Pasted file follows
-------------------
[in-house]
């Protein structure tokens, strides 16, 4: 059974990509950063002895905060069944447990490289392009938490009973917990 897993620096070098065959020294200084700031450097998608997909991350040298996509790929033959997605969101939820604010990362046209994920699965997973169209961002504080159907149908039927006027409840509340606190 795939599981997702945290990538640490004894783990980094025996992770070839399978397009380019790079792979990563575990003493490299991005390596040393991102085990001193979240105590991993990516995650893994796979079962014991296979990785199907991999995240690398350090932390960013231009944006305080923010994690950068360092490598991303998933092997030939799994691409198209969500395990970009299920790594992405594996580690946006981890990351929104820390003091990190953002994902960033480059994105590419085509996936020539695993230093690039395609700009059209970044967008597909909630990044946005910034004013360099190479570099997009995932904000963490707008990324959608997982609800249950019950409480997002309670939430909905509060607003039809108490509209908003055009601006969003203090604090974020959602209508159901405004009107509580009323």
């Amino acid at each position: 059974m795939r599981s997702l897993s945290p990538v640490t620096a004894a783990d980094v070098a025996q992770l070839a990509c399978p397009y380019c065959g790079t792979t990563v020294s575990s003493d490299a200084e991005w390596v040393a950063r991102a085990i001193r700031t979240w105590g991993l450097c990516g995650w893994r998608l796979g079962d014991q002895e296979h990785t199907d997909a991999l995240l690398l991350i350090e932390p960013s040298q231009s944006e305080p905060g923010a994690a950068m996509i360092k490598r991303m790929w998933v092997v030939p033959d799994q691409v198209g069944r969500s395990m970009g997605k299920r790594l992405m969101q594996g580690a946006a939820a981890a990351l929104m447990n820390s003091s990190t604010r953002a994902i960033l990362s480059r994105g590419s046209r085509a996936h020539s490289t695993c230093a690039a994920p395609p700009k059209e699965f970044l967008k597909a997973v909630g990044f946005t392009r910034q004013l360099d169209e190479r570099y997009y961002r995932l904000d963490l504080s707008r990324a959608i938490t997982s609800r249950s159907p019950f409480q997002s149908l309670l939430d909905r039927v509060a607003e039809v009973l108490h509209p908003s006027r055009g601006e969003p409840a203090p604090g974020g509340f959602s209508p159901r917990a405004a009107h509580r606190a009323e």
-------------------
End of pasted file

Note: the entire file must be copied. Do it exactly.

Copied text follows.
[in-house]
């Protein structure tokens, strides 16, 4: 059974990509950063002895905060069944447990490289392009938490009973917990 897993620096070098065959020294200084700031450097998608997909991350040298996509790929033959997605969101939820604010990362046209994920699965997973169209961002504080159907149908039927006027409840509340606190 795939599981997702945290990538640490004894783990980094025996992770070839399978397009380019790079792979990563575990003493490299991005390596040393991102085990001193979240105590991993990516995650893994796979079962014991296979990785199907991999995240690398350090932390960013231009944006305080923010994690950068360092490598991303998933092997030939799994691409198209969500395990970009299920790594992405594996580690946006981890990351929104820390003091990190953002994902960033480059994105590419085509996936020539695993230093690039395609700009059209970044967008597909909630990044946005910034004013360099190479570099997009995932904000963490707008990324959608997982609800249950019950409480997002309670939430909905509060607003039809108490509209908003055009601006969003203090604090974020959602209508159901405004009107509580009323």
């Amino acid at each position: 059974m795939r599981s997702l897993s945290p990538v640490t620096a004894a783990d980094v070098a025996q992770l070839a990509c399978p397009y380019c065959g790079t792979t990563v020294s575990s003493d490299a200084e991005w390596v040393a950063r991102a085990i001193r700031t979240w105590g991993l450097c990516g995650w893994r998608l796979g079962d014991q002895e296979h990785t199907d997909a991999l995240l690398l991350i350090e932390p960013s040298q231009s944006e305080p905060g923010a994690a950068m996509i360092k490598r991303m790929w998933v092997v030939p033959d799994q691409v198209g069944r969500s395990m970009g997605k299920r790594l992405m969101q594996g580690a946006a939820a981890a990351l929104m447990n820390s003091s990190t604010r953002a994902i960033l990362s480059r994105g590419s046209r085509a996936h020539s490289t695993c230093a690039a994920p395609p700009k059209e699965f970044l967008k597909a997973v909630g990044f946005t392009r910034q004013l360099d169209e190479r570099y997009y961002r995932l904000d963490l504080s707008r990324a959608i938490t997982s609800r249950s159907p019950f409480q997002s149908l309670l939430d909905r039927v509060a607003e039809v009973l108490h509209p908003s006027r055009g601006e969003p409840a203090p604090g974020g509340f959602s209508p159901r917990a405004a009107h509580r606190a009323e």